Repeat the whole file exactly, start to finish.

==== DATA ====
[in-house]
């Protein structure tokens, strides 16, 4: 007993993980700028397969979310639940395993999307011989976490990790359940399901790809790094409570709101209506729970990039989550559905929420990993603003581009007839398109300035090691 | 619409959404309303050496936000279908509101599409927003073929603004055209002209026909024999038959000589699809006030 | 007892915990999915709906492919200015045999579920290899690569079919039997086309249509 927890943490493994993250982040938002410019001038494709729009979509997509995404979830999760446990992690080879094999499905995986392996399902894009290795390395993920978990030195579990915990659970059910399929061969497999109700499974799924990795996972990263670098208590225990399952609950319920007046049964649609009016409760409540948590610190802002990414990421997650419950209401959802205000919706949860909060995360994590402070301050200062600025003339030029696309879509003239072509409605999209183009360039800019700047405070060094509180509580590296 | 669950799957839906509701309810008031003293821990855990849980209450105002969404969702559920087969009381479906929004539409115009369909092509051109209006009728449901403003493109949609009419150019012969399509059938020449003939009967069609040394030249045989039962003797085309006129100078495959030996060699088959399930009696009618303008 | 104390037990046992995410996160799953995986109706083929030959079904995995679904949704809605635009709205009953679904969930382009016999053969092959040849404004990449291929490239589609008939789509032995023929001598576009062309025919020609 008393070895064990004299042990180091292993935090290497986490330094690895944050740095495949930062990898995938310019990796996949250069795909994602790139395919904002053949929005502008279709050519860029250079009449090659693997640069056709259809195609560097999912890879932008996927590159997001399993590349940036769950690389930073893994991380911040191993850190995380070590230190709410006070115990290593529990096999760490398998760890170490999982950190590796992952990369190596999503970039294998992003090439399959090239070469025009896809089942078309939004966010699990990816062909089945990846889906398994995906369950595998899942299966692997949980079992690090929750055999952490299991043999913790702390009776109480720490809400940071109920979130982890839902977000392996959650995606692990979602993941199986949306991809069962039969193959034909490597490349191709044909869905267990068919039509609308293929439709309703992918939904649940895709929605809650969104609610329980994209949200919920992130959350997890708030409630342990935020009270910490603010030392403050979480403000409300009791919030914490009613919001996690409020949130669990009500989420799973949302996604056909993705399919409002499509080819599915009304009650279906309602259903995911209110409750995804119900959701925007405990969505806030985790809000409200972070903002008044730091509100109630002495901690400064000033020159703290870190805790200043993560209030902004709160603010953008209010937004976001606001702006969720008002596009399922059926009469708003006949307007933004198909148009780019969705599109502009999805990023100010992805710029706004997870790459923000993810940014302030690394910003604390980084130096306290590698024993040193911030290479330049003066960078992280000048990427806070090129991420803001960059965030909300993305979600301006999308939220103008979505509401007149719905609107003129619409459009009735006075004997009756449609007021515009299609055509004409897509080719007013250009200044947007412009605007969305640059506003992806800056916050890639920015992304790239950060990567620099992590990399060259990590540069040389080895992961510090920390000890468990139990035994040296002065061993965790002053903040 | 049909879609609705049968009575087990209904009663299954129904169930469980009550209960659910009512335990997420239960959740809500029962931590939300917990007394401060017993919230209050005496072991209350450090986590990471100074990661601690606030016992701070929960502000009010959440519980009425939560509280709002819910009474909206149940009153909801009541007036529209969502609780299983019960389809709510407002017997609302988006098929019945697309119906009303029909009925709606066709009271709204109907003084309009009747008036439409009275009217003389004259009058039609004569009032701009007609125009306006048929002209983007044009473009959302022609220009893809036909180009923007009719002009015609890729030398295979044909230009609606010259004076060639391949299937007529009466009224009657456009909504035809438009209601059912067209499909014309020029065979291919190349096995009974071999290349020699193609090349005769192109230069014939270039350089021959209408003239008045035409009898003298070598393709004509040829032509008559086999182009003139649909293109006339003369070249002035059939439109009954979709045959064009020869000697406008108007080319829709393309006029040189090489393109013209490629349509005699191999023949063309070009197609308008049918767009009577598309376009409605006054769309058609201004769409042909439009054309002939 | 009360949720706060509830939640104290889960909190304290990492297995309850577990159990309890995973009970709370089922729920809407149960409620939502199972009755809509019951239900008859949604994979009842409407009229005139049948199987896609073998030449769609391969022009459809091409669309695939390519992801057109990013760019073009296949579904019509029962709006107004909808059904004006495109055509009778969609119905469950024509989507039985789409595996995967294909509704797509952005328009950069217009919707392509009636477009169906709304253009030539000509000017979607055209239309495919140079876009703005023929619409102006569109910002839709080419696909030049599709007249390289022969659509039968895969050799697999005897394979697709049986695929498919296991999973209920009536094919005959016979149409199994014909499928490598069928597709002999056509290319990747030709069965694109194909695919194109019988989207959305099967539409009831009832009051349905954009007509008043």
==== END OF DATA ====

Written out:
[in-house]
């Protein structure tokens, strides 16, 4: 007993993980700028397969979310639940395993999307011989976490990790359940399901790809790094409570709101209506729970990039989550559905929420990993603003581009007839398109300035090691 | 619409959404309303050496936000279908509101599409927003073929603004055209002209026909024999038959000589699809006030 | 007892915990999915709906492919200015045999579920290899690569079919039997086309249509 927890943490493994993250982040938002410019001038494709729009979509997509995404979830999760446990992690080879094999499905995986392996399902894009290795390395993920978990030195579990915990659970059910399929061969497999109700499974799924990795996972990263670098208590225990399952609950319920007046049964649609009016409760409540948590610190802002990414990421997650419950209401959802205000919706949860909060995360994590402070301050200062600025003339030029696309879509003239072509409605999209183009360039800019700047405070060094509180509580590296 | 669950799957839906509701309810008031003293821990855990849980209450105002969404969702559920087969009381479906929004539409115009369909092509051109209006009728449901403003493109949609009419150019012969399509059938020449003939009967069609040394030249045989039962003797085309006129100078495959030996060699088959399930009696009618303008 | 104390037990046992995410996160799953995986109706083929030959079904995995679904949704809605635009709205009953679904969930382009016999053969092959040849404004990449291929490239589609008939789509032995023929001598576009062309025919020609 008393070895064990004299042990180091292993935090290497986490330094690895944050740095495949930062990898995938310019990796996949250069795909994602790139395919904002053949929005502008279709050519860029250079009449090659693997640069056709259809195609560097999912890879932008996927590159997001399993590349940036769950690389930073893994991380911040191993850190995380070590230190709410006070115990290593529990096999760490398998760890170490999982950190590796992952990369190596999503970039294998992003090439399959090239070469025009896809089942078309939004966010699990990816062909089945990846889906398994995906369950595998899942299966692997949980079992690090929750055999952490299991043999913790702390009776109480720490809400940071109920979130982890839902977000392996959650995606692990979602993941199986949306991809069962039969193959034909490597490349191709044909869905267990068919039509609308293929439709309703992918939904649940895709929605809650969104609610329980994209949200919920992130959350997890708030409630342990935020009270910490603010030392403050979480403000409300009791919030914490009613919001996690409020949130669990009500989420799973949302996604056909993705399919409002499509080819599915009304009650279906309602259903995911209110409750995804119900959701925007405990969505806030985790809000409200972070903002008044730091509100109630002495901690400064000033020159703290870190805790200043993560209030902004709160603010953008209010937004976001606001702006969720008002596009399922059926009469708003006949307007933004198909148009780019969705599109502009999805990023100010992805710029706004997870790459923000993810940014302030690394910003604390980084130096306290590698024993040193911030290479330049003066960078992280000048990427806070090129991420803001960059965030909300993305979600301006999308939220103008979505509401007149719905609107003129619409459009009735006075004997009756449609007021515009299609055509004409897509080719007013250009200044947007412009605007969305640059506003992806800056916050890639920015992304790239950060990567620099992590990399060259990590540069040389080895992961510090920390000890468990139990035994040296002065061993965790002053903040 | 049909879609609705049968009575087990209904009663299954129904169930469980009550209960659910009512335990997420239960959740809500029962931590939300917990007394401060017993919230209050005496072991209350450090986590990471100074990661601690606030016992701070929960502000009010959440519980009425939560509280709002819910009474909206149940009153909801009541007036529209969502609780299983019960389809709510407002017997609302988006098929019945697309119906009303029909009925709606066709009271709204109907003084309009009747008036439409009275009217003389004259009058039609004569009032701009007609125009306006048929002209983007044009473009959302022609220009893809036909180009923007009719002009015609890729030398295979044909230009609606010259004076060639391949299937007529009466009224009657456009909504035809438009209601059912067209499909014309020029065979291919190349096995009974071999290349020699193609090349005769192109230069014939270039350089021959209408003239008045035409009898003298070598393709004509040829032509008559086999182009003139649909293109006339003369070249002035059939439109009954979709045959064009020869000697406008108007080319829709393309006029040189090489393109013209490629349509005699191999023949063309070009197609308008049918767009009577598309376009409605006054769309058609201004769409042909439009054309002939 | 009360949720706060509830939640104290889960909190304290990492297995309850577990159990309890995973009970709370089922729920809407149960409620939502199972009755809509019951239900008859949604994979009842409407009229005139049948199987896609073998030449769609391969022009459809091409669309695939390519992801057109990013760019073009296949579904019509029962709006107004909808059904004006495109055509009778969609119905469950024509989507039985789409595996995967294909509704797509952005328009950069217009919707392509009636477009169906709304253009030539000509000017979607055209239309495919140079876009703005023929619409102006569109910002839709080419696909030049599709007249390289022969659509039968895969050799697999005897394979697709049986695929498919296991999973209920009536094919005959016979149409199994014909499928490598069928597709002999056509290319990747030709069965694109194909695919194109019988989207959305099967539409009831009832009051349905954009007509008043």